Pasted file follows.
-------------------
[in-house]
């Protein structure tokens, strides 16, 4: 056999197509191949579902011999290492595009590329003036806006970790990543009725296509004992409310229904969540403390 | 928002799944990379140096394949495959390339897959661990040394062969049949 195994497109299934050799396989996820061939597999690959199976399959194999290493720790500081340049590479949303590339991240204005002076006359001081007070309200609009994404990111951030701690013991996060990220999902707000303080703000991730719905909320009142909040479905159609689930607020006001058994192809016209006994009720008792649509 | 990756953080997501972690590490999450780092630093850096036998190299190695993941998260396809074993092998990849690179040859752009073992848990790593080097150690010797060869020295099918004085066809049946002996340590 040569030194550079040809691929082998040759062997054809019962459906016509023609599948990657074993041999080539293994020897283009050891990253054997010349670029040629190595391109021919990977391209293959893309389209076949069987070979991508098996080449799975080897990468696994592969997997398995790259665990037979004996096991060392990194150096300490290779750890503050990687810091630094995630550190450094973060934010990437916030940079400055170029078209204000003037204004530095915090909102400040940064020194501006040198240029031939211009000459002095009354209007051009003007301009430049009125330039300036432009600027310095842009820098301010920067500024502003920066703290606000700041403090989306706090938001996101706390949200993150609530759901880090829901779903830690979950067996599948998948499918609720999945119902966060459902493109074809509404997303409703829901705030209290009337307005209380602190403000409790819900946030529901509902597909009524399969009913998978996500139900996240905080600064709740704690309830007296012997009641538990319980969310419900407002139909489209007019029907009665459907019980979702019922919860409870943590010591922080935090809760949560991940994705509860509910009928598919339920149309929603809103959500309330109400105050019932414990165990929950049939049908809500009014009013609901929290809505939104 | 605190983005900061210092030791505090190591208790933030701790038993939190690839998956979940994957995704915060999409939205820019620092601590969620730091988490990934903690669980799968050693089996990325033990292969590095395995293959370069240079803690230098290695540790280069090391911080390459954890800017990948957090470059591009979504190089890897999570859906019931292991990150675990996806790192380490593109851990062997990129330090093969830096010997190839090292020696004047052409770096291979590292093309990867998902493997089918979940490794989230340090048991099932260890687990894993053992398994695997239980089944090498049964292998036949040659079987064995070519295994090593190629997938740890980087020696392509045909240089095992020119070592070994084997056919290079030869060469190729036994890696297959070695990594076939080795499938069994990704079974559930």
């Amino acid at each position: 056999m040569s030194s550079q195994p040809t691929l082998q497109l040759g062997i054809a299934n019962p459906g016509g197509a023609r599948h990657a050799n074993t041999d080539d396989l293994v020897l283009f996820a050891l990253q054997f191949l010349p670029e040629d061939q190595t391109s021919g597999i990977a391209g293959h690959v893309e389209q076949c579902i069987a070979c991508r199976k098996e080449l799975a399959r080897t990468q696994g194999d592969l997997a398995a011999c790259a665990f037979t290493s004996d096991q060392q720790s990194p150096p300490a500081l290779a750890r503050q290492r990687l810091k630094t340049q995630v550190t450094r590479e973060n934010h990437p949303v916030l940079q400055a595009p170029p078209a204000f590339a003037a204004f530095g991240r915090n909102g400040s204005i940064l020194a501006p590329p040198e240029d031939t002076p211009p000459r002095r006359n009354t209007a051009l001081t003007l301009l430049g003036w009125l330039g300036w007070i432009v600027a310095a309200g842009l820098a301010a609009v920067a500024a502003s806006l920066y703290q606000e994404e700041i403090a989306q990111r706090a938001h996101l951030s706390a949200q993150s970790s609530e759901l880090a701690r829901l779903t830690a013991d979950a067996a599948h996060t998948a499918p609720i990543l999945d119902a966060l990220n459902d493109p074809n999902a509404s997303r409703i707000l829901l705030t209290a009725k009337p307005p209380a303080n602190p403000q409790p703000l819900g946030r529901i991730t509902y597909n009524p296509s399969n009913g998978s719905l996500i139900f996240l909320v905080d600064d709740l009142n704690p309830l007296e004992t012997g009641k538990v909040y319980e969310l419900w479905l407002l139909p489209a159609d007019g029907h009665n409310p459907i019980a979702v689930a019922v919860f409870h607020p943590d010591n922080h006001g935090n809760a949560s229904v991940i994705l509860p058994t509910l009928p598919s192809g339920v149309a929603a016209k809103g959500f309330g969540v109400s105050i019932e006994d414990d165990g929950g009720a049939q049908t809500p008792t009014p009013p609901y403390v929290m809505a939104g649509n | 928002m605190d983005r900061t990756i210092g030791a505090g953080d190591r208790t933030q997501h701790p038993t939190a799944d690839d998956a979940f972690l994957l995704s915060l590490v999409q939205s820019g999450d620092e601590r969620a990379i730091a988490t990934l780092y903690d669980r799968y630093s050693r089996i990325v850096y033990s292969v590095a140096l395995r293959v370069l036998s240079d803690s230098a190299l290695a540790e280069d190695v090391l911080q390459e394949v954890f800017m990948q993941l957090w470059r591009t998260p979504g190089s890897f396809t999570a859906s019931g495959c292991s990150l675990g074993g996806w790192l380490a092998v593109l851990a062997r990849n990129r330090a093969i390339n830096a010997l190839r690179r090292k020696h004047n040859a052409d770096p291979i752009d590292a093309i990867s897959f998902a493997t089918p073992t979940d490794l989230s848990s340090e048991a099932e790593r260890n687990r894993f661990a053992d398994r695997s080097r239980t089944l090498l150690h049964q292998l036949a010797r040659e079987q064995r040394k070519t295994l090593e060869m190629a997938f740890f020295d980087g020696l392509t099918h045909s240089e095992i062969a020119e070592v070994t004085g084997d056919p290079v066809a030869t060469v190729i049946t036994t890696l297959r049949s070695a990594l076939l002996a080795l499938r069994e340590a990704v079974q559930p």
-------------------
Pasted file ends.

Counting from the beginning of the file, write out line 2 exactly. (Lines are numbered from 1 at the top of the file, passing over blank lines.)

């Protein structure tokens, strides 16, 4: 056999197509191949579902011999290492595009590329003036806006970790990543009725296509004992409310229904969540403390 | 928002799944990379140096394949495959390339897959661990040394062969049949 195994497109299934050799396989996820061939597999690959199976399959194999290493720790500081340049590479949303590339991240204005002076006359001081007070309200609009994404990111951030701690013991996060990220999902707000303080703000991730719905909320009142909040479905159609689930607020006001058994192809016209006994009720008792649509 | 990756953080997501972690590490999450780092630093850096036998190299190695993941998260396809074993092998990849690179040859752009073992848990790593080097150690010797060869020295099918004085066809049946002996340590 040569030194550079040809691929082998040759062997054809019962459906016509023609599948990657074993041999080539293994020897283009050891990253054997010349670029040629190595391109021919990977391209293959893309389209076949069987070979991508098996080449799975080897990468696994592969997997398995790259665990037979004996096991060392990194150096300490290779750890503050990687810091630094995630550190450094973060934010990437916030940079400055170029078209204000003037204004530095915090909102400040940064020194501006040198240029031939211009000459002095009354209007051009003007301009430049009125330039300036432009600027310095842009820098301010920067500024502003920066703290606000700041403090989306706090938001996101706390949200993150609530759901880090829901779903830690979950067996599948998948499918609720999945119902966060459902493109074809509404997303409703829901705030209290009337307005209380602190403000409790819900946030529901509902597909009524399969009913998978996500139900996240905080600064709740704690309830007296012997009641538990319980969310419900407002139909489209007019029907009665459907019980979702019922919860409870943590010591922080935090809760949560991940994705509860509910009928598919339920149309929603809103959500309330109400105050019932414990165990929950049939049908809500009014009013609901929290809505939104 | 605190983005900061210092030791505090190591208790933030701790038993939190690839998956979940994957995704915060999409939205820019620092601590969620730091988490990934903690669980799968050693089996990325033990292969590095395995293959370069240079803690230098290695540790280069090391911080390459954890800017990948957090470059591009979504190089890897999570859906019931292991990150675990996806790192380490593109851990062997990129330090093969830096010997190839090292020696004047052409770096291979590292093309990867998902493997089918979940490794989230340090048991099932260890687990894993053992398994695997239980089944090498049964292998036949040659079987064995070519295994090593190629997938740890980087020696392509045909240089095992020119070592070994084997056919290079030869060469190729036994890696297959070695990594076939080795499938069994990704079974559930």